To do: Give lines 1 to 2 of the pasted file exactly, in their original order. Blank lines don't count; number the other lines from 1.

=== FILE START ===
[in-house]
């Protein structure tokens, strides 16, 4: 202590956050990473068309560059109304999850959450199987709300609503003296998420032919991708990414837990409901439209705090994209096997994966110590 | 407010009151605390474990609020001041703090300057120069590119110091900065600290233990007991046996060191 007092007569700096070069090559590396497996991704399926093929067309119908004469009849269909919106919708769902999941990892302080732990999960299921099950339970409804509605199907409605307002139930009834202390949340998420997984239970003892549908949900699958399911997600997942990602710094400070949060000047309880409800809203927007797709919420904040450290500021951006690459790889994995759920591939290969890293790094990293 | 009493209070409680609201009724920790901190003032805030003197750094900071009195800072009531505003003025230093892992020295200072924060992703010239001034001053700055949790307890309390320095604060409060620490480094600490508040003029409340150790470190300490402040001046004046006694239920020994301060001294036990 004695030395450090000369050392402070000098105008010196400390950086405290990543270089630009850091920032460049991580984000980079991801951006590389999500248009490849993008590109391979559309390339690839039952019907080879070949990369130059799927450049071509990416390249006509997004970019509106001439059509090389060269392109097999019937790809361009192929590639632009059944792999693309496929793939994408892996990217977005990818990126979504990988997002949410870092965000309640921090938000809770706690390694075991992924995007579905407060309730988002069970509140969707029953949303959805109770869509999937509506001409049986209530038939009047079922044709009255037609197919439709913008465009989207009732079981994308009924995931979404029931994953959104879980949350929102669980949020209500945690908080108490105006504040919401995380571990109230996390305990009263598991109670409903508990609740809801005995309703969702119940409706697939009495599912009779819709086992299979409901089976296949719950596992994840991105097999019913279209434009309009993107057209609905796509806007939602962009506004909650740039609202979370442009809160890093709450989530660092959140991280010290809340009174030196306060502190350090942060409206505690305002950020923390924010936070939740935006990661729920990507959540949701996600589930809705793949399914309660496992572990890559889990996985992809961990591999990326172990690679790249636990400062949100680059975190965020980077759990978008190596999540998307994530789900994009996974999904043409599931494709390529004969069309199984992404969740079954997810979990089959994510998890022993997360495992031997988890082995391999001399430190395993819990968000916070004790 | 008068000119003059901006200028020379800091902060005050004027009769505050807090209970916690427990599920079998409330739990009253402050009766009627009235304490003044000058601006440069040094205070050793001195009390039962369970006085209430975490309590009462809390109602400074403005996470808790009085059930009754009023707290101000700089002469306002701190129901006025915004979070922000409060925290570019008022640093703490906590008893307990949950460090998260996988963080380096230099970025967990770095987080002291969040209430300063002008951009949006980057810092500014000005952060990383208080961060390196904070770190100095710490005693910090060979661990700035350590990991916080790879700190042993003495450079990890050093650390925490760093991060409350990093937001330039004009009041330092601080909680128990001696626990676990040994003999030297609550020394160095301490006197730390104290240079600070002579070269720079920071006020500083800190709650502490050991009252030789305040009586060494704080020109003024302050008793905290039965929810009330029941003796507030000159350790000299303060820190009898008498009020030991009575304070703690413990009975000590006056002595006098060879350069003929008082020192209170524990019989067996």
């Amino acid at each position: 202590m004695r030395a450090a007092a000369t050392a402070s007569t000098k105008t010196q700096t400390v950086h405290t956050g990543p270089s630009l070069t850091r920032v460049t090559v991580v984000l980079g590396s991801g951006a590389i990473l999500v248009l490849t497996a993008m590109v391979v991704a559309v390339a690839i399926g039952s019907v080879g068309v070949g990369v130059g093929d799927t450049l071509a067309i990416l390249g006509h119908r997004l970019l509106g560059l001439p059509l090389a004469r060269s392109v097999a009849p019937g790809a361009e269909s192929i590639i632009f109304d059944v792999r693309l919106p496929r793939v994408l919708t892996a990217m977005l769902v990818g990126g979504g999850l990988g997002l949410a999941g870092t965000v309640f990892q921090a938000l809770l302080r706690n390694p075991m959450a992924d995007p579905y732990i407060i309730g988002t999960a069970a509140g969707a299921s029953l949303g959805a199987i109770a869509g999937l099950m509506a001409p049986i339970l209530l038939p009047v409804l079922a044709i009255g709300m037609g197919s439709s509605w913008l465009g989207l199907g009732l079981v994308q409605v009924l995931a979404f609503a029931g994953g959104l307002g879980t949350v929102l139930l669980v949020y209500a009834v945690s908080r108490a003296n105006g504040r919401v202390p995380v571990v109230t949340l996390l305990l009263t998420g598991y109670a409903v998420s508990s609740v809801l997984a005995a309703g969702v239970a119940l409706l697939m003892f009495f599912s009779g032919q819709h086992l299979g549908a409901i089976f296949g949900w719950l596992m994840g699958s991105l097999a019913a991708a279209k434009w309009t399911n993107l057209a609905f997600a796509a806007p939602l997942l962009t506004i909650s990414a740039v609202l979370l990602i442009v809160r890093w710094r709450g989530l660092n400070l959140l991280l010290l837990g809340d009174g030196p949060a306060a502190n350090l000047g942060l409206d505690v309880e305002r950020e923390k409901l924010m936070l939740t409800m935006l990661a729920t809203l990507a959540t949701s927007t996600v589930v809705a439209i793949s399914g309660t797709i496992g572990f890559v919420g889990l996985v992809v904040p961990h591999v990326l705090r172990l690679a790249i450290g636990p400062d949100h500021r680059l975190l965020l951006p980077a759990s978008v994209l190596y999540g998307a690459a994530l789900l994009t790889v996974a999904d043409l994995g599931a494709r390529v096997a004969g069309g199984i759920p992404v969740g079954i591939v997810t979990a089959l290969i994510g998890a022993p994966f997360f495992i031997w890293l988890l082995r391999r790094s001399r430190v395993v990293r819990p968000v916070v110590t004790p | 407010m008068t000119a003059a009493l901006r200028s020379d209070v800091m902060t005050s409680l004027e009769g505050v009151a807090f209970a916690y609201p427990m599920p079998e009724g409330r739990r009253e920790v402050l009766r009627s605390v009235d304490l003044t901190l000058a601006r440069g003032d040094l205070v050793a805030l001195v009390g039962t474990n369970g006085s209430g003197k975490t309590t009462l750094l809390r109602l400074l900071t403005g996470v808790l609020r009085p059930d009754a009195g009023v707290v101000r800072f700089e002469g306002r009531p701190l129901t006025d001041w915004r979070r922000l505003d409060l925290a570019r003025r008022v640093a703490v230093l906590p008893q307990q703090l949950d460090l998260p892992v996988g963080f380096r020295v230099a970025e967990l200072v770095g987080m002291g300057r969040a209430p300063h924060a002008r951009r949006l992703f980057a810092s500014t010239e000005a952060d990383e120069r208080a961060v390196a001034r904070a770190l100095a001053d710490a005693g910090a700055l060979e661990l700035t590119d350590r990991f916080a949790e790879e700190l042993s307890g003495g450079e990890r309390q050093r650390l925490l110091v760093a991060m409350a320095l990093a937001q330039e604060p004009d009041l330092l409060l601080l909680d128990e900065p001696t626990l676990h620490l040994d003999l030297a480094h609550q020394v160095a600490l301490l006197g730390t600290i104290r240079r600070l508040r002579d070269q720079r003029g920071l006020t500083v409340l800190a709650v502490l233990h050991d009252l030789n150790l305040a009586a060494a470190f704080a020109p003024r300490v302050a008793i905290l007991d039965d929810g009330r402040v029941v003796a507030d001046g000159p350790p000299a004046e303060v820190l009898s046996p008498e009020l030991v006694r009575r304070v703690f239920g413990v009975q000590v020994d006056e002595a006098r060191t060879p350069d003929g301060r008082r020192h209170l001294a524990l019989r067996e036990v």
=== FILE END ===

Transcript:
[in-house]
């Protein structure tokens, strides 16, 4: 202590956050990473068309560059109304999850959450199987709300609503003296998420032919991708990414837990409901439209705090994209096997994966110590 | 407010009151605390474990609020001041703090300057120069590119110091900065600290233990007991046996060191 007092007569700096070069090559590396497996991704399926093929067309119908004469009849269909919106919708769902999941990892302080732990999960299921099950339970409804509605199907409605307002139930009834202390949340998420997984239970003892549908949900699958399911997600997942990602710094400070949060000047309880409800809203927007797709919420904040450290500021951006690459790889994995759920591939290969890293790094990293 | 009493209070409680609201009724920790901190003032805030003197750094900071009195800072009531505003003025230093892992020295200072924060992703010239001034001053700055949790307890309390320095604060409060620490480094600490508040003029409340150790470190300490402040001046004046006694239920020994301060001294036990 004695030395450090000369050392402070000098105008010196400390950086405290990543270089630009850091920032460049991580984000980079991801951006590389999500248009490849993008590109391979559309390339690839039952019907080879070949990369130059799927450049071509990416390249006509997004970019509106001439059509090389060269392109097999019937790809361009192929590639632009059944792999693309496929793939994408892996990217977005990818990126979504990988997002949410870092965000309640921090938000809770706690390694075991992924995007579905407060309730988002069970509140969707029953949303959805109770869509999937509506001409049986209530038939009047079922044709009255037609197919439709913008465009989207009732079981994308009924995931979404029931994953959104879980949350929102669980949020209500945690908080108490105006504040919401995380571990109230996390305990009263598991109670409903508990609740809801005995309703969702119940409706697939009495599912009779819709086992299979409901089976296949719950596992994840991105097999019913279209434009309009993107057209609905796509806007939602962009506004909650740039609202979370442009809160890093709450989530660092959140991280010290809340009174030196306060502190350090942060409206505690305002950020923390924010936070939740935006990661729920990507959540949701996600589930809705793949399914309660496992572990890559889990996985992809961990591999990326172990690679790249636990400062949100680059975190965020980077759990978008190596999540998307994530789900994009996974999904043409599931494709390529004969069309199984992404969740079954997810979990089959994510998890022993997360495992031997988890082995391999001399430190395993819990968000916070004790 | 008068000119003059901006200028020379800091902060005050004027009769505050807090209970916690427990599920079998409330739990009253402050009766009627009235304490003044000058601006440069040094205070050793001195009390039962369970006085209430975490309590009462809390109602400074403005996470808790009085059930009754009023707290101000700089002469306002701190129901006025915004979070922000409060925290570019008022640093703490906590008893307990949950460090998260996988963080380096230099970025967990770095987080002291969040209430300063002008951009949006980057810092500014000005952060990383208080961060390196904070770190100095710490005693910090060979661990700035350590990991916080790879700190042993003495450079990890050093650390925490760093991060409350990093937001330039004009009041330092601080909680128990001696626990676990040994003999030297609550020394160095301490006197730390104290240079600070002579070269720079920071006020500083800190709650502490050991009252030789305040009586060494704080020109003024302050008793905290039965929810009330029941003796507030000159350790000299303060820190009898008498009020030991009575304070703690413990009975000590006056002595006098060879350069003929008082020192209170524990019989067996």